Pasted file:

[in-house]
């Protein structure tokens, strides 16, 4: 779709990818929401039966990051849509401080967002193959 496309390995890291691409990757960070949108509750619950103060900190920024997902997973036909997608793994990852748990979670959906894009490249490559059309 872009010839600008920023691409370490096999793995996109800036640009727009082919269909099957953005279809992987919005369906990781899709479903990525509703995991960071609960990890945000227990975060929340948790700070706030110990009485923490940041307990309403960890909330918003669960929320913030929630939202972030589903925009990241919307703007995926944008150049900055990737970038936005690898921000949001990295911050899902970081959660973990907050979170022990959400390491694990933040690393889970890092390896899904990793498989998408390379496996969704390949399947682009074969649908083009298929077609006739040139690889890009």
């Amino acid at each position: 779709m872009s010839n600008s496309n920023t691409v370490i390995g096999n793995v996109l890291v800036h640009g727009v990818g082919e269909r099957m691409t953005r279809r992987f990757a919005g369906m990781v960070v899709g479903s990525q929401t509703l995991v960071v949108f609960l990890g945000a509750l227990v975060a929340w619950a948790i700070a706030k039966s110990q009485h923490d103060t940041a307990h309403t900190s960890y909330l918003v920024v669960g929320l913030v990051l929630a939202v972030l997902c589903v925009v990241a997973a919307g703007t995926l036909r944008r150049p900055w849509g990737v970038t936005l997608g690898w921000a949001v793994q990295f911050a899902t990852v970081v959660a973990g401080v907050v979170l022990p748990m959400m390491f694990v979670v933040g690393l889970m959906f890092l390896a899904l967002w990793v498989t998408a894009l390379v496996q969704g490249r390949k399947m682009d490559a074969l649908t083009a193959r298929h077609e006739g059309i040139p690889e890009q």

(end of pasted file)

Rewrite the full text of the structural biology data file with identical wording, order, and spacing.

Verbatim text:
[in-house]
């Protein structure tokens, strides 16, 4: 779709990818929401039966990051849509401080967002193959 496309390995890291691409990757960070949108509750619950103060900190920024997902997973036909997608793994990852748990979670959906894009490249490559059309 872009010839600008920023691409370490096999793995996109800036640009727009082919269909099957953005279809992987919005369906990781899709479903990525509703995991960071609960990890945000227990975060929340948790700070706030110990009485923490940041307990309403960890909330918003669960929320913030929630939202972030589903925009990241919307703007995926944008150049900055990737970038936005690898921000949001990295911050899902970081959660973990907050979170022990959400390491694990933040690393889970890092390896899904990793498989998408390379496996969704390949399947682009074969649908083009298929077609006739040139690889890009």
């Amino acid at each position: 779709m872009s010839n600008s496309n920023t691409v370490i390995g096999n793995v996109l890291v800036h640009g727009v990818g082919e269909r099957m691409t953005r279809r992987f990757a919005g369906m990781v960070v899709g479903s990525q929401t509703l995991v960071v949108f609960l990890g945000a509750l227990v975060a929340w619950a948790i700070a706030k039966s110990q009485h923490d103060t940041a307990h309403t900190s960890y909330l918003v920024v669960g929320l913030v990051l929630a939202v972030l997902c589903v925009v990241a997973a919307g703007t995926l036909r944008r150049p900055w849509g990737v970038t936005l997608g690898w921000a949001v793994q990295f911050a899902t990852v970081v959660a973990g401080v907050v979170l022990p748990m959400m390491f694990v979670v933040g690393l889970m959906f890092l390896a899904l967002w990793v498989t998408a894009l390379v496996q969704g490249r390949k399947m682009d490559a074969l649908t083009a193959r298929h077609e006739g059309i040139p690889e890009q």